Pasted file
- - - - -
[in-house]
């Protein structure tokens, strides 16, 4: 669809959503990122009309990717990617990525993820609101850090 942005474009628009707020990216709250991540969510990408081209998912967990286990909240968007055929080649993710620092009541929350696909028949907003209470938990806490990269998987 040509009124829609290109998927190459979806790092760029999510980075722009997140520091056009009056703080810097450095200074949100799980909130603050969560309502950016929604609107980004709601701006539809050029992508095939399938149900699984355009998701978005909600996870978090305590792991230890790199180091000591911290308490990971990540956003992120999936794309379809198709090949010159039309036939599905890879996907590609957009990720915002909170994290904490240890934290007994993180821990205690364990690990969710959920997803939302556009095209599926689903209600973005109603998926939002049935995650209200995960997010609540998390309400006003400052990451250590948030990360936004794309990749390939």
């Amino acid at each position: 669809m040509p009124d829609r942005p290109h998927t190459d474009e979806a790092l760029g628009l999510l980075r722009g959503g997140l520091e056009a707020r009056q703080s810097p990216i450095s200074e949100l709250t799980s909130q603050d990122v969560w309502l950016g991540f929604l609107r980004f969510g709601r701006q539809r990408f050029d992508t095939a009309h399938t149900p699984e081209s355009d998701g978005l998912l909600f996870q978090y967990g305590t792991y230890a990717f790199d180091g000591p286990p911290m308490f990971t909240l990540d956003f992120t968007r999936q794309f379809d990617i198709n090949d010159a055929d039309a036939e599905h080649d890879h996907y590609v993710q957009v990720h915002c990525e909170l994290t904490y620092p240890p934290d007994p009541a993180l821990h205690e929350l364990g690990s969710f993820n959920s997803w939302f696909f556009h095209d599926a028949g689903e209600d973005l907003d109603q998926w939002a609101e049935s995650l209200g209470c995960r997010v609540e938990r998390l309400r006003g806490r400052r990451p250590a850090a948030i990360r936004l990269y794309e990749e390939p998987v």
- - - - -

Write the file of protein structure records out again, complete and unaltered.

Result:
[in-house]
């Protein structure tokens, strides 16, 4: 669809959503990122009309990717990617990525993820609101850090 942005474009628009707020990216709250991540969510990408081209998912967990286990909240968007055929080649993710620092009541929350696909028949907003209470938990806490990269998987 040509009124829609290109998927190459979806790092760029999510980075722009997140520091056009009056703080810097450095200074949100799980909130603050969560309502950016929604609107980004709601701006539809050029992508095939399938149900699984355009998701978005909600996870978090305590792991230890790199180091000591911290308490990971990540956003992120999936794309379809198709090949010159039309036939599905890879996907590609957009990720915002909170994290904490240890934290007994993180821990205690364990690990969710959920997803939302556009095209599926689903209600973005109603998926939002049935995650209200995960997010609540998390309400006003400052990451250590948030990360936004794309990749390939």
């Amino acid at each position: 669809m040509p009124d829609r942005p290109h998927t190459d474009e979806a790092l760029g628009l999510l980075r722009g959503g997140l520091e056009a707020r009056q703080s810097p990216i450095s200074e949100l709250t799980s909130q603050d990122v969560w309502l950016g991540f929604l609107r980004f969510g709601r701006q539809r990408f050029d992508t095939a009309h399938t149900p699984e081209s355009d998701g978005l998912l909600f996870q978090y967990g305590t792991y230890a990717f790199d180091g000591p286990p911290m308490f990971t909240l990540d956003f992120t968007r999936q794309f379809d990617i198709n090949d010159a055929d039309a036939e599905h080649d890879h996907y590609v993710q957009v990720h915002c990525e909170l994290t904490y620092p240890p934290d007994p009541a993180l821990h205690e929350l364990g690990s969710f993820n959920s997803w939302f696909f556009h095209d599926a028949g689903e209600d973005l907003d109603q998926w939002a609101e049935s995650l209200g209470c995960r997010v609540e938990r998390l309400r006003g806490r400052r990451p250590a850090a948030i990360r936004l990269y794309e990749e390939p998987v």